Tornado survivor: ‘You could hear things being torn apart’
JONESBORO, Ark. (KAIT) - On March 28, 2020, an EF-3 tornado touched down in Jonesboro, damaging homes and lives.
Those who live and work along Caraway Road were among the first to feel the storm’s wrath.
Jon Smith was working at his uncle’s auto repair shop when the storm forced him to run for shelter.
“My dad is a meteorologist, so I’ve grown up with storms my entire whole life,” Smith said. “I’ve gone storm chasing with him, so I know a lot about storms. I know what to look for.”
But, even he admits there was something different about the March 28 tornado.
Despite years of chasing storms with his dad, he decided to take cover.
Two trees blocked his view as he looked out the back door of German Auto Tech.
Still, Smith could tell something was “very creepy” about the approaching storms.
Suddenly, the winds picked up.
Smith and his dog, Chelsea, ran to the middle of the shop.
“You could hear things being torn apart, glass breaking,” said Smith. “I was almost preparing to get hit with something.”
He and his dog survived the storm. But, the shop took a direct hit.
“As soon as he said the tornado hit the shop, I was kinda in disbelief,” said his uncle, Michael Strieder, who owns German Auto Tech. “We just left there. It was perfect.”
While Smith and Chelsea escaped injury, the shop suffered significant damage.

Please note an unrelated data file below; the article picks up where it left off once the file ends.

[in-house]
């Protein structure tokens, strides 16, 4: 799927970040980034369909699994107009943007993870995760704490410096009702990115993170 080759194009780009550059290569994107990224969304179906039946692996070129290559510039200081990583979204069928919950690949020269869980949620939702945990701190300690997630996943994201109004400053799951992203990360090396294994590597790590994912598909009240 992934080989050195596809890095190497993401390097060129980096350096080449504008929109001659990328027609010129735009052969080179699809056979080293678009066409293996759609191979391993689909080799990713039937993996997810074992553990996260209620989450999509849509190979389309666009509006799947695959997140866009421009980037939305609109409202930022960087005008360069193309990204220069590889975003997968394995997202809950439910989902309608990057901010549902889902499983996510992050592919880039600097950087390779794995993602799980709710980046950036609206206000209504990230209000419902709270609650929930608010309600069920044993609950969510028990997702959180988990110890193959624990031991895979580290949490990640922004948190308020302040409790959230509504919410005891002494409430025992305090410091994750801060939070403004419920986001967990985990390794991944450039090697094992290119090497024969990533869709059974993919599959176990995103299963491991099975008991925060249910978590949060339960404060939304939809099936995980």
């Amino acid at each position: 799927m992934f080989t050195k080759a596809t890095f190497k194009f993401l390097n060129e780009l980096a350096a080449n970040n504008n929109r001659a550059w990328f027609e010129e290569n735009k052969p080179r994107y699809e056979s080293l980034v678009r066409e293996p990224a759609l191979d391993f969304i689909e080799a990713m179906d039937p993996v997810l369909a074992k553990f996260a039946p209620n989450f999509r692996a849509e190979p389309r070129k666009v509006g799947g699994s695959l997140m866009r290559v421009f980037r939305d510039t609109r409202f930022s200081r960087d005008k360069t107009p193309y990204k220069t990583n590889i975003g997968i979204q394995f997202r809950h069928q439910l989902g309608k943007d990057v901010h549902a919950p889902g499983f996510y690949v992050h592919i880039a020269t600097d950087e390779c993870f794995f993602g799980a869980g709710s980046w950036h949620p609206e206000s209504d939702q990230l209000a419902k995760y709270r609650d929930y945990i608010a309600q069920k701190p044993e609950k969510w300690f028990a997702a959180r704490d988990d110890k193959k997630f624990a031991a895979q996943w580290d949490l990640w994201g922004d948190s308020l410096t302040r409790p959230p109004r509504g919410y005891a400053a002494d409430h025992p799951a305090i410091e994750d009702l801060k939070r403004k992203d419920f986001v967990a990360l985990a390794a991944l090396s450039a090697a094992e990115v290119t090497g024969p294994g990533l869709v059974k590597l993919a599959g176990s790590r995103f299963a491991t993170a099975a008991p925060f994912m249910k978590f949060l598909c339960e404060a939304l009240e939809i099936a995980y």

A billboard toppled onto the roof, exposing everything inside.
A Volkswagen Jetta, a BMW, and a black VW Beetle were tossed from the lot onto the street.
“We definitely lost $100,000 easily,” Strieder said. “When we got there, those cars were out in the middle of Caraway.”
Fortunately, Strieder had just purchased a building a few blocks away three months earlier.
“I didn’t know which way to go really. Luckily, I had a good team working for me,” Strieder said. “Everybody showed up. Their friends and family showed up and helped us get moving that night because we could not secure the building.”
Not only did the shop change, so did Smith and the way he views storms.
He said he suffers a “little bit” from anxiety since the storm.
“You know how some people have their anxieties about stuff?” Smith asked. “This is the most anxiety I’ve had about anything.”
He says the tornado siren tests every Thursday give him flashbacks.
As for Chelsea, he says three weeks after the tornado, he had to take her to the vet.
“She had extreme anxiety and nearly died,” Smith said. “She has to take anti-anxiety medicine during thunderstorms now.”
After eight years on Caraway, the family plans to rebuild bigger and better.
As for Smith, he says he is looking forward to the new shop but also getting back to what he knows and appreciates.
“I’m just going to kind of work on falling back in love with storms like I used to,” he said. “Just enjoying them.”
To see other stories featured in KAIT’s special, “The Jonesboro Tornado: One Year Later,” click here.
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